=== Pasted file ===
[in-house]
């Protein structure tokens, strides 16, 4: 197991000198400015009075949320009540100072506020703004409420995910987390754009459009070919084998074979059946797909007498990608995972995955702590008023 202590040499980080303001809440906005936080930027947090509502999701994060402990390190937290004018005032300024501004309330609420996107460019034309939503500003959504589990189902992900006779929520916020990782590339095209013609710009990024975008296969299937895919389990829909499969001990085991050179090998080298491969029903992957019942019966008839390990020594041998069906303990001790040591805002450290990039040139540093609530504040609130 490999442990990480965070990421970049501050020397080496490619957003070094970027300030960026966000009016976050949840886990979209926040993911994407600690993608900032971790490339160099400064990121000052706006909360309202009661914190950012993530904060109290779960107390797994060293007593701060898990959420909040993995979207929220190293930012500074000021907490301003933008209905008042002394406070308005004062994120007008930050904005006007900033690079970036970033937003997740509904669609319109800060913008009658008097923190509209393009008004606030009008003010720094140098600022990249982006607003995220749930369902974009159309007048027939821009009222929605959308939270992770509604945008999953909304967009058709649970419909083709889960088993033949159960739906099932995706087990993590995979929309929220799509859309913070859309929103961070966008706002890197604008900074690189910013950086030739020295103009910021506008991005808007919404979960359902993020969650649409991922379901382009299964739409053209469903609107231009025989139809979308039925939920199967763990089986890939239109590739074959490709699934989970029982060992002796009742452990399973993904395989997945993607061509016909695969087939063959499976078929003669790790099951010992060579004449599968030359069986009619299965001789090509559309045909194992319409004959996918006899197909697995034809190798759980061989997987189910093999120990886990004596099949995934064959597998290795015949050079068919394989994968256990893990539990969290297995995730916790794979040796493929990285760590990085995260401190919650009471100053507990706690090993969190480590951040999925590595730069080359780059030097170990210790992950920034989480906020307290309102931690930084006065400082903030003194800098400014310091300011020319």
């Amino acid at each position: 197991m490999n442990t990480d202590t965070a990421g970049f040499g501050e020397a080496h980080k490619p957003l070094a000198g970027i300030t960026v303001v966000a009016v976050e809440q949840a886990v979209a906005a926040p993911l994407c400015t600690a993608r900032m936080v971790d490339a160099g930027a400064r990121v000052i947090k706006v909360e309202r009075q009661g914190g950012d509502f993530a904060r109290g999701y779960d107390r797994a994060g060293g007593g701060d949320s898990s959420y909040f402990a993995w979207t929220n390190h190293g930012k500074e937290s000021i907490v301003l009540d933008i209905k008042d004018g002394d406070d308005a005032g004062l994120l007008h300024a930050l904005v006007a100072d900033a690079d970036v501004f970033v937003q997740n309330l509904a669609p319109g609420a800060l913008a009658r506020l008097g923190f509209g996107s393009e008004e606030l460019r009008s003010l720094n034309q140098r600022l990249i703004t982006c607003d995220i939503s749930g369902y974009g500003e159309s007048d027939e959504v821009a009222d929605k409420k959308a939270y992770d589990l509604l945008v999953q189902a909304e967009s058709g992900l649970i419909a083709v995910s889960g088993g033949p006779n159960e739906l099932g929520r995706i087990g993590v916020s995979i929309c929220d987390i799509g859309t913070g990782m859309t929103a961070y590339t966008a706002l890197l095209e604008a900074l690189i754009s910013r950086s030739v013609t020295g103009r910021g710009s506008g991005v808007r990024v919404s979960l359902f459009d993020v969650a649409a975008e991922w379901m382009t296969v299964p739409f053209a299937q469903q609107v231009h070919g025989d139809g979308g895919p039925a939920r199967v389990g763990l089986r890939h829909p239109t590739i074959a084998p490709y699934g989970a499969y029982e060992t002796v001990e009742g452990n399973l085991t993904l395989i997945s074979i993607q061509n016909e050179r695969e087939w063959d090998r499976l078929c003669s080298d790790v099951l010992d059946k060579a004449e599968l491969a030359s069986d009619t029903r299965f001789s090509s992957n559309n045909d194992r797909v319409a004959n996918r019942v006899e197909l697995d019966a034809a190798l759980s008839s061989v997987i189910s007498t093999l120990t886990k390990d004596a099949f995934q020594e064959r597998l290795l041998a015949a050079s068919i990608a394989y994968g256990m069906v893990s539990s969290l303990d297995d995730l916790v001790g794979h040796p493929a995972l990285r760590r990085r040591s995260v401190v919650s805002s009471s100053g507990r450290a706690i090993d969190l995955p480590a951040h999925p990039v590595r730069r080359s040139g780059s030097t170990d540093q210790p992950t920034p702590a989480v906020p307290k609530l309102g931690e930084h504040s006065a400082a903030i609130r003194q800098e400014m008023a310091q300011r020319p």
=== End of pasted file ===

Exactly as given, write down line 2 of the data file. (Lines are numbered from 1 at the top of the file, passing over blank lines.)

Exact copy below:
């Protein structure tokens, strides 16, 4: 197991000198400015009075949320009540100072506020703004409420995910987390754009459009070919084998074979059946797909007498990608995972995955702590008023 202590040499980080303001809440906005936080930027947090509502999701994060402990390190937290004018005032300024501004309330609420996107460019034309939503500003959504589990189902992900006779929520916020990782590339095209013609710009990024975008296969299937895919389990829909499969001990085991050179090998080298491969029903992957019942019966008839390990020594041998069906303990001790040591805002450290990039040139540093609530504040609130 490999442990990480965070990421970049501050020397080496490619957003070094970027300030960026966000009016976050949840886990979209926040993911994407600690993608900032971790490339160099400064990121000052706006909360309202009661914190950012993530904060109290779960107390797994060293007593701060898990959420909040993995979207929220190293930012500074000021907490301003933008209905008042002394406070308005004062994120007008930050904005006007900033690079970036970033937003997740509904669609319109800060913008009658008097923190509209393009008004606030009008003010720094140098600022990249982006607003995220749930369902974009159309007048027939821009009222929605959308939270992770509604945008999953909304967009058709649970419909083709889960088993033949159960739906099932995706087990993590995979929309929220799509859309913070859309929103961070966008706002890197604008900074690189910013950086030739020295103009910021506008991005808007919404979960359902993020969650649409991922379901382009299964739409053209469903609107231009025989139809979308039925939920199967763990089986890939239109590739074959490709699934989970029982060992002796009742452990399973993904395989997945993607061509016909695969087939063959499976078929003669790790099951010992060579004449599968030359069986009619299965001789090509559309045909194992319409004959996918006899197909697995034809190798759980061989997987189910093999120990886990004596099949995934064959597998290795015949050079068919394989994968256990893990539990969290297995995730916790794979040796493929990285760590990085995260401190919650009471100053507990706690090993969190480590951040999925590595730069080359780059030097170990210790992950920034989480906020307290309102931690930084006065400082903030003194800098400014310091300011020319």